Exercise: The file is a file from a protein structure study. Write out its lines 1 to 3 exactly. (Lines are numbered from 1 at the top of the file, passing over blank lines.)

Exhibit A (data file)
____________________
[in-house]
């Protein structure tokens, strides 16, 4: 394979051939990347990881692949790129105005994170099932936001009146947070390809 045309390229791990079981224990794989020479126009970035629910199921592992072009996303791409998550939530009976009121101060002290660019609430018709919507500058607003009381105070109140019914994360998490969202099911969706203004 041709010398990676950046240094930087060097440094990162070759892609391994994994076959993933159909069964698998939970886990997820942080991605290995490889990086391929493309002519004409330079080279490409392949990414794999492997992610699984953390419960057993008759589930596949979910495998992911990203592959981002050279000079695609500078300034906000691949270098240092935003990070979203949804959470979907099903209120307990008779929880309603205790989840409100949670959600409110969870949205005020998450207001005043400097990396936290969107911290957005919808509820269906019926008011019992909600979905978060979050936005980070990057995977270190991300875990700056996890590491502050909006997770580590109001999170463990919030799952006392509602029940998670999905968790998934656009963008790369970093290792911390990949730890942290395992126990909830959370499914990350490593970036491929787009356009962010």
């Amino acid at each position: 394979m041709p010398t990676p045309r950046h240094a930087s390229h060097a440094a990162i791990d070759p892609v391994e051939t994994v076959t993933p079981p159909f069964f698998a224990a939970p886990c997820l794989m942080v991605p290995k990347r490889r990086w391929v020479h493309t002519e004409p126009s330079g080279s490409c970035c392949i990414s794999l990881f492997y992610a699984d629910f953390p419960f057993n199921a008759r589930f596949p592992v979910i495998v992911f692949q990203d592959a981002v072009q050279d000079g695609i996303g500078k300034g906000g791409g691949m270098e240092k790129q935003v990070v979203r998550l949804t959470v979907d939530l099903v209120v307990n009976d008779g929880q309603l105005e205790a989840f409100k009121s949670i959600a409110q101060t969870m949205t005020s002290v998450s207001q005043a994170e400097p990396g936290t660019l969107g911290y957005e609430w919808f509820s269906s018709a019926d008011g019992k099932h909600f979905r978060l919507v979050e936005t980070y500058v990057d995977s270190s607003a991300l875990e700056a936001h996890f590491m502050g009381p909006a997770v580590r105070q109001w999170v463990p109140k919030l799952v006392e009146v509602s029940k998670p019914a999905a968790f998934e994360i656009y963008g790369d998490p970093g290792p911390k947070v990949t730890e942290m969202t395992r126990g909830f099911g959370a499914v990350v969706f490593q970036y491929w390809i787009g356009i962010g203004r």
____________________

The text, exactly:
[in-house]
């Protein structure tokens, strides 16, 4: 394979051939990347990881692949790129105005994170099932936001009146947070390809 045309390229791990079981224990794989020479126009970035629910199921592992072009996303791409998550939530009976009121101060002290660019609430018709919507500058607003009381105070109140019914994360998490969202099911969706203004 041709010398990676950046240094930087060097440094990162070759892609391994994994076959993933159909069964698998939970886990997820942080991605290995490889990086391929493309002519004409330079080279490409392949990414794999492997992610699984953390419960057993008759589930596949979910495998992911990203592959981002050279000079695609500078300034906000691949270098240092935003990070979203949804959470979907099903209120307990008779929880309603205790989840409100949670959600409110969870949205005020998450207001005043400097990396936290969107911290957005919808509820269906019926008011019992909600979905978060979050936005980070990057995977270190991300875990700056996890590491502050909006997770580590109001999170463990919030799952006392509602029940998670999905968790998934656009963008790369970093290792911390990949730890942290395992126990909830959370499914990350490593970036491929787009356009962010």
């Amino acid at each position: 394979m041709p010398t990676p045309r950046h240094a930087s390229h060097a440094a990162i791990d070759p892609v391994e051939t994994v076959t993933p079981p159909f069964f698998a224990a939970p886990c997820l794989m942080v991605p290995k990347r490889r990086w391929v020479h493309t002519e004409p126009s330079g080279s490409c970035c392949i990414s794999l990881f492997y992610a699984d629910f953390p419960f057993n199921a008759r589930f596949p592992v979910i495998v992911f692949q990203d592959a981002v072009q050279d000079g695609i996303g500078k300034g906000g791409g691949m270098e240092k790129q935003v990070v979203r998550l949804t959470v979907d939530l099903v209120v307990n009976d008779g929880q309603l105005e205790a989840f409100k009121s949670i959600a409110q101060t969870m949205t005020s002290v998450s207001q005043a994170e400097p990396g936290t660019l969107g911290y957005e609430w919808f509820s269906s018709a019926d008011g019992k099932h909600f979905r978060l919507v979050e936005t980070y500058v990057d995977s270190s607003a991300l875990e700056a936001h996890f590491m502050g009381p909006a997770v580590r105070q109001w999170v463990p109140k919030l799952v006392e009146v509602s029940k998670p019914a999905a968790f998934e994360i656009y963008g790369d998490p970093g290792p911390k947070v990949t730890e942290m969202t395992r126990g909830f099911g959370a499914v990350v969706f490593q970036y491929w390809i787009g356009i962010g203004r």